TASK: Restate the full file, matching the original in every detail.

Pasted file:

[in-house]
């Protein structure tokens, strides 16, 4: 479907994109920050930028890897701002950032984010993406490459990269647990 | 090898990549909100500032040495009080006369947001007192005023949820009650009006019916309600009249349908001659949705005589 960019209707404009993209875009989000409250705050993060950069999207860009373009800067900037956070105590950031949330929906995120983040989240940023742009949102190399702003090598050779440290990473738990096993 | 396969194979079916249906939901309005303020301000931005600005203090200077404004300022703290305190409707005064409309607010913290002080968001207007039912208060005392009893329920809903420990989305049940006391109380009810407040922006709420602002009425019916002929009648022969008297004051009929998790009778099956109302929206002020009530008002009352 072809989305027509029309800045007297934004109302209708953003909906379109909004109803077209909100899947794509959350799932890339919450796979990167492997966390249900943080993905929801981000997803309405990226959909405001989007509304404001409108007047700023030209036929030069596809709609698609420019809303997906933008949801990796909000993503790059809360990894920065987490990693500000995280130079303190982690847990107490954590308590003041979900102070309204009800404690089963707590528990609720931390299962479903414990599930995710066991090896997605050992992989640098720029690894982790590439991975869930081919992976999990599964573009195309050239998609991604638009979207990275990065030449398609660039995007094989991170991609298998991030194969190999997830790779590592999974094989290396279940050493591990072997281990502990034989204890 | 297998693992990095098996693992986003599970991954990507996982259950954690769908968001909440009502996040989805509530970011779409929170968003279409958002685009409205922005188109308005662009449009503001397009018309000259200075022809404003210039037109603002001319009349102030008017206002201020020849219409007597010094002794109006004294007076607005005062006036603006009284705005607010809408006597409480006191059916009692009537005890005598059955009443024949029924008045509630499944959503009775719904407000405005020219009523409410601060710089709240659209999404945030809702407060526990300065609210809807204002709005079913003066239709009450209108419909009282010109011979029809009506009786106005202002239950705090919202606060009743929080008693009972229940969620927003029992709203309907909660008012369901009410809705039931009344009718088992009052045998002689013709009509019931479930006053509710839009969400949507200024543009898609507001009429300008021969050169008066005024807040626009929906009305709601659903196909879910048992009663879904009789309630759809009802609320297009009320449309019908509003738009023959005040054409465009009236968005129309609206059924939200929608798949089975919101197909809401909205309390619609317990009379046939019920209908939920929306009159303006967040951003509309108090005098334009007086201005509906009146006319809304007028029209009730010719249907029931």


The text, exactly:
[in-house]
């Protein structure tokens, strides 16, 4: 479907994109920050930028890897701002950032984010993406490459990269647990 | 090898990549909100500032040495009080006369947001007192005023949820009650009006019916309600009249349908001659949705005589 960019209707404009993209875009989000409250705050993060950069999207860009373009800067900037956070105590950031949330929906995120983040989240940023742009949102190399702003090598050779440290990473738990096993 | 396969194979079916249906939901309005303020301000931005600005203090200077404004300022703290305190409707005064409309607010913290002080968001207007039912208060005392009893329920809903420990989305049940006391109380009810407040922006709420602002009425019916002929009648022969008297004051009929998790009778099956109302929206002020009530008002009352 072809989305027509029309800045007297934004109302209708953003909906379109909004109803077209909100899947794509959350799932890339919450796979990167492997966390249900943080993905929801981000997803309405990226959909405001989007509304404001409108007047700023030209036929030069596809709609698609420019809303997906933008949801990796909000993503790059809360990894920065987490990693500000995280130079303190982690847990107490954590308590003041979900102070309204009800404690089963707590528990609720931390299962479903414990599930995710066991090896997605050992992989640098720029690894982790590439991975869930081919992976999990599964573009195309050239998609991604638009979207990275990065030449398609660039995007094989991170991609298998991030194969190999997830790779590592999974094989290396279940050493591990072997281990502990034989204890 | 297998693992990095098996693992986003599970991954990507996982259950954690769908968001909440009502996040989805509530970011779409929170968003279409958002685009409205922005188109308005662009449009503001397009018309000259200075022809404003210039037109603002001319009349102030008017206002201020020849219409007597010094002794109006004294007076607005005062006036603006009284705005607010809408006597409480006191059916009692009537005890005598059955009443024949029924008045509630499944959503009775719904407000405005020219009523409410601060710089709240659209999404945030809702407060526990300065609210809807204002709005079913003066239709009450209108419909009282010109011979029809009506009786106005202002239950705090919202606060009743929080008693009972229940969620927003029992709203309907909660008012369901009410809705039931009344009718088992009052045998002689013709009509019931479930006053509710839009969400949507200024543009898609507001009429300008021969050169008066005024807040626009929906009305709601659903196909879910048992009663879904009789309630759809009802609320297009009320449309019908509003738009023959005040054409465009009236968005129309609206059924939200929608798949089975919101197909809401909205309390619609317990009379046939019920209908939920929306009159303006967040951003509309108090005098334009007086201005509906009146006319809304007028029209009730010719249907029931």